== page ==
Student Discipline
All children have a constitutional right to education. But, just this past year, over 40,000 Washington students were denied that right by being disciplined with out-of-school suspensions and expulsions.  Students who are Black, Native American, Pacific Islander, and Latino are disproportionately suspended and expelled from school.   Students with disabilities are also disproportionately excluded.
Decades of research have shown that suspension and expulsion is harmful and ineffective.  Students who are excluded from school are more likely to drop out of school without graduating, end up in the criminal justice system. Finally, suspending, expelling, or prosecuting students does not deter or prevent behavior problems at school.   Suspension and expulsion aren’t working.  We need more effective approaches to help students and build positive school climates.  The ACLU of Washington’s Youth Policy project works to reform student discipline practices through legislative and policy advocacy, supporting parents and community advocates, and litigation.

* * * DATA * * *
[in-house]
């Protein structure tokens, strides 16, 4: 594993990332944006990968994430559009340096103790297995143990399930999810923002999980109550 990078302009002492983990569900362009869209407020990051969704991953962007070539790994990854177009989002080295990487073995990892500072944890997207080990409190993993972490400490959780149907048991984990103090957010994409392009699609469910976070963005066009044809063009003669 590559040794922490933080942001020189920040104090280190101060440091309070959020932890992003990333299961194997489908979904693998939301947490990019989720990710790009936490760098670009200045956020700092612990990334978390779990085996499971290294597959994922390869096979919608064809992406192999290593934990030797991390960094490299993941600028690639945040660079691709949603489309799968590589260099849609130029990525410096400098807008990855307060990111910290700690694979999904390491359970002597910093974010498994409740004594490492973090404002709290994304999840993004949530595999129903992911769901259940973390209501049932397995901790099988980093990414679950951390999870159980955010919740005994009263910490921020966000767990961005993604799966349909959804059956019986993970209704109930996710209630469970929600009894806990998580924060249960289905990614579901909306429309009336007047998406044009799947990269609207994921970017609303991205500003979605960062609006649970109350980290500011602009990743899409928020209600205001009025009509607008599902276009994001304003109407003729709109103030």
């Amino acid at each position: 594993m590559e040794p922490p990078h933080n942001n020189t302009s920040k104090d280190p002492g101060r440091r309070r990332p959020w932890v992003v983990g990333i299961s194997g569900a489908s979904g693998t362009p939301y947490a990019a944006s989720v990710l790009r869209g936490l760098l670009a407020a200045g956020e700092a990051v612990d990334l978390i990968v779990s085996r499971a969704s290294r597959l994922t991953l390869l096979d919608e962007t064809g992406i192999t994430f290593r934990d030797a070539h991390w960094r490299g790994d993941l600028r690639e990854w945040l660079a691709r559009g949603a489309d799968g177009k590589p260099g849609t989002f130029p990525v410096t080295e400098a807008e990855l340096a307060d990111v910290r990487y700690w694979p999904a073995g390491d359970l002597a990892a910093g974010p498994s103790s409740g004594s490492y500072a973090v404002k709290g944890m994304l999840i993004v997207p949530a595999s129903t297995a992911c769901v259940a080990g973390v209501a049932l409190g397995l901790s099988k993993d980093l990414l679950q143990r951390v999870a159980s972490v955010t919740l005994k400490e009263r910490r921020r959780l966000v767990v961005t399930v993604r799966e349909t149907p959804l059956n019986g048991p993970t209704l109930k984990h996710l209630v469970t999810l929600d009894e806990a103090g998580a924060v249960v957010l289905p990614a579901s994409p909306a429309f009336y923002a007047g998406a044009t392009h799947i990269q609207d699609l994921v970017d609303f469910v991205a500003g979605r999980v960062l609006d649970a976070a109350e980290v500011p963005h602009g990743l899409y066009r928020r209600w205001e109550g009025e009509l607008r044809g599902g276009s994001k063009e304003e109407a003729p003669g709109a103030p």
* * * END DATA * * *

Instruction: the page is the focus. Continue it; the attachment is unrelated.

Download our new report on police in public schools in Washington entitled Students Not Suspects
Kicked out of kindergarten?
Pushed out; Kicked out:  Why we're fighting to keep special education students in school
Infographic: There is a racial disparity in suspensions and expulsions.
Students who have been suspended are twice as likely to repeat a grade, three times more likely to drop out of school, and three times more likely to be in contact with the juvenile justice system in the next year
Disability disparity: 7.9% of students in special education have been suspended or expelled at least once in 2015 compared to 3% of students not in special education
PSA to student protesters: You have rights!